We very much appreciate the kind donation made by Dwight and Mary Helen Tuuri of the materials once owned by Riegle. It is because of people like the Tuuris that we have such wonderful stories to tell about OSU history, so we thank them very much!

Dead body + electricity = spooky experiment conducted by first faculty

T.C. Mendenhall, 1874

T.C. Mendenhall, 1874

Since it’s Halloween, we’d like to tell you about Thomas C. Mendenhall, the very first faculty member hired by the then-Ohio Agricultural and Mechanical College in 1873. He was a real Renaissance man when it came to the many and varied interests he pursued – including reanimation of corpses.

Though Mendenhall was a Physics professor, he also had a great interest in electricity (and other subjects, as you will read later). In 1872, while he was a teacher at Central High School – then known as Columbus High School – he decided to test a theory that a dead body could be brought back to life through electric shock. He received approval from the Ohio Penitentiary to transfer the corpse of a recently hanged prisoner to Starling Medical College, located in downtown Columbus and one of the predecessors of Ohio State’s College of Medicine. So, on October 4, 1872, Mendenhall tried, by use of electric shocks, to reanimate the corpse of John Barclay—a man who was hanged for murder that same day.

Starling Medical College

Starling Medical College

According to a history of the Columbus High School, the experiment was performed in front of the judges of the State Supreme Court and other witnesses, including a reporter for the Police Gazette. “In so far as anyone knew,” the history said, “the Judges might have to pass upon the uncanny question of Barclay’s legal status as a living person who had already suffered the death penalty. However, they were spared that embarrassing situation” since the experiment obviously did not succeed.

It was just one of many ways in which Thomas Mendenhall went about satisfying his curiosity on a wide variety of subjects.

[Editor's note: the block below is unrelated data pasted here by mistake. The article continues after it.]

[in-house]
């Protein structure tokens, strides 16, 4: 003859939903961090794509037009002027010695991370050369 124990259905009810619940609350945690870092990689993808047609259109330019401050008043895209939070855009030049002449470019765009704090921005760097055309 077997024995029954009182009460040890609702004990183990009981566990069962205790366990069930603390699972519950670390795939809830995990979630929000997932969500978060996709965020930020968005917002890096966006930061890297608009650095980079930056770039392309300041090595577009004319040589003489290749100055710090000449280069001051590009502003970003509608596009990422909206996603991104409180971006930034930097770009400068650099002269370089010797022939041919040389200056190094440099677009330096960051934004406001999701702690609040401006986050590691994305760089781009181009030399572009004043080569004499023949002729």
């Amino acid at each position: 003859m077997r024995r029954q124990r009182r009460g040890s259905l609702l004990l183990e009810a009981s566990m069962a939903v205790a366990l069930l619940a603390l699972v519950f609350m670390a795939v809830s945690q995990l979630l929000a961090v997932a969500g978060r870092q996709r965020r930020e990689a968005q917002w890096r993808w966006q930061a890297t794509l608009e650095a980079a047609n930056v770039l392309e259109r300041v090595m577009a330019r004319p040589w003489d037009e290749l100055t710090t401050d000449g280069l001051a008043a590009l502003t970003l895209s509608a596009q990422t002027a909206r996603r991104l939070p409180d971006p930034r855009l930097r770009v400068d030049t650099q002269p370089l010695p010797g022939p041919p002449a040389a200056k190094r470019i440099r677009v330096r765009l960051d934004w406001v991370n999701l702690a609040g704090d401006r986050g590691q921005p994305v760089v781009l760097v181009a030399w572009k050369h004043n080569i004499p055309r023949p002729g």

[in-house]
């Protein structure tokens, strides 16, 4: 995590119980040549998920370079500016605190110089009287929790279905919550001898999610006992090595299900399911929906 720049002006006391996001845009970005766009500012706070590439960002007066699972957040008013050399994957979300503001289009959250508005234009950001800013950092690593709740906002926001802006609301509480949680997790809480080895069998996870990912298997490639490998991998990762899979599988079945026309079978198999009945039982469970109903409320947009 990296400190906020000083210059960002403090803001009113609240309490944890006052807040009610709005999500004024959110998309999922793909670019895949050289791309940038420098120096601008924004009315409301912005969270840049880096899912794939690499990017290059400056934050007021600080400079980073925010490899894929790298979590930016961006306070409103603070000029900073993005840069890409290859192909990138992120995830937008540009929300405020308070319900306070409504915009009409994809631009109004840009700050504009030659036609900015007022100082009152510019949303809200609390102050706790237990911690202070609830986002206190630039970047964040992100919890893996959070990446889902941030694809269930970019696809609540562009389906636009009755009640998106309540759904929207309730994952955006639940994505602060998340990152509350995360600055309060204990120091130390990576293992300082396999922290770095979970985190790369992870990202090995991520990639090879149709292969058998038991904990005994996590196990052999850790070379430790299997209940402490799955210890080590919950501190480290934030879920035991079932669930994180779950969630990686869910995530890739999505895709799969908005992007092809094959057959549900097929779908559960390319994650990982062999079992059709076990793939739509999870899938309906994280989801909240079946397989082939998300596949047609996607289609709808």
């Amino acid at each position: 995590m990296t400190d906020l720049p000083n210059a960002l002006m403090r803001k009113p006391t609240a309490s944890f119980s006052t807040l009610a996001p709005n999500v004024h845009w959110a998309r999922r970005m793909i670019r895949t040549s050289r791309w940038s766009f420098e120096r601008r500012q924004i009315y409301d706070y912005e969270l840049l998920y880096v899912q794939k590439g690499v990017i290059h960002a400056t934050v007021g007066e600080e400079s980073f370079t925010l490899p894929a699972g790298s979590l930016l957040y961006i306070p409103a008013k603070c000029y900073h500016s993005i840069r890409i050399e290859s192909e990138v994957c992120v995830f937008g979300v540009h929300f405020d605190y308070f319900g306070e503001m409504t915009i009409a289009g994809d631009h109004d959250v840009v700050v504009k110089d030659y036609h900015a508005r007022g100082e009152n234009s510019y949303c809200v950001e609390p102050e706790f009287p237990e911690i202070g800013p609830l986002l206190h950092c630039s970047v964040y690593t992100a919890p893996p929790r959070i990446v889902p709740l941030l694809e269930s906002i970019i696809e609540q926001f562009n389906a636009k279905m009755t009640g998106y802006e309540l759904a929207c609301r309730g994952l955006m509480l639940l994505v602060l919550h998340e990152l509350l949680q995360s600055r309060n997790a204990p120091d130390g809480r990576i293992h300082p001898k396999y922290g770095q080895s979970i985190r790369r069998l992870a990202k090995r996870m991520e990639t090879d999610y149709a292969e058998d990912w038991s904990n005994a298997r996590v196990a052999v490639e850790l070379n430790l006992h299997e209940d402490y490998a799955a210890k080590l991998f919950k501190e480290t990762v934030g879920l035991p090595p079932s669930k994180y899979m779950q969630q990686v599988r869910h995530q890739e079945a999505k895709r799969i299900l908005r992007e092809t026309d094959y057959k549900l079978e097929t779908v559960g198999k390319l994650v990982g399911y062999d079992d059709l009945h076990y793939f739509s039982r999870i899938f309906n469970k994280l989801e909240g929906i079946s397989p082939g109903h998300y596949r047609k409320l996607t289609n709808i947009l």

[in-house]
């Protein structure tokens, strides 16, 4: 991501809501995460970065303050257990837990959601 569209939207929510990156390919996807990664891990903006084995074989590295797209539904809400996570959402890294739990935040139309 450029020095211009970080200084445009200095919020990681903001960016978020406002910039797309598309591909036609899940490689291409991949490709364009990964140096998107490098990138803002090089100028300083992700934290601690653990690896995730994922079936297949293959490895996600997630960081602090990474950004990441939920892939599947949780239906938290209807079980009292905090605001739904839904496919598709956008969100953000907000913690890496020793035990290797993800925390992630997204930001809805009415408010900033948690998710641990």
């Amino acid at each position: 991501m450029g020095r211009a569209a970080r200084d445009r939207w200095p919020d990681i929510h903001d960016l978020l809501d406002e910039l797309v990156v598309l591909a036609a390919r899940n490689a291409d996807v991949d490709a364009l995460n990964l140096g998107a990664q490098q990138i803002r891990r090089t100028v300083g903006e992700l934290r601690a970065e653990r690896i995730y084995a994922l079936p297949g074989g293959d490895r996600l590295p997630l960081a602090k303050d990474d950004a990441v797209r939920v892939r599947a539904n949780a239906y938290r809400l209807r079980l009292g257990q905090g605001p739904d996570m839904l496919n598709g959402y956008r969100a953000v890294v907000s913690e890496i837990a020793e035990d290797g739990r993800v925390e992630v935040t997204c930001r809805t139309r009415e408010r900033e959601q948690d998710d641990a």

In addition to his interest in electricity, Mendenhall dabbled in English literature as well. In 1887, Mendenhall conducted a study on stylometry, the analysis of word length in an author’s work, and particularly pinpointed William Shakespeare in his study. With the help of some diligent counters, Mendenhall counted and classified 400,000 of Shakespeare’s words, most consisting from his famous plays. Mendenhall published his stylometric graphs in The Popular Science Monthly in 1901. They compared Shakespeare’s average word length with other contemporary authors, such as Ben Jonson, Francis Bacon and Christopher Marlowe. Mendenhall’s graph visibly showed that Shakespeare and Marlowe had nearly the exact same word length frequency; Mendenhall concluded that Marlowe’s and Shakespeare’s work were written by the same author.

Overall, Mendenhall had a long and full life. After teaching for five years at Ohio State, Mendenhall, then 36, traveled to teach physics at the Imperial University in Tokyo. In 1881, Mendenhall returned as professor of physics at Ohio State and also became director of the Ohio Meteorological Bureau. By 1884, however, Mendenhall was back at to working with electricity at the U.S. Signal Service in Washington D.C. and then was elected president of Rose Polytechnic Institute in Indiana in 1887. Then in 1889, he was appointed superintendent of the Coast and Geodetic Survey by President Benjamin Harrison, where a few years later a glacier would be named after him. Ohio State named him Professor Emeritus in 1900, and became a board member in 1919. Mendenhall died in 1924, at the age of 82.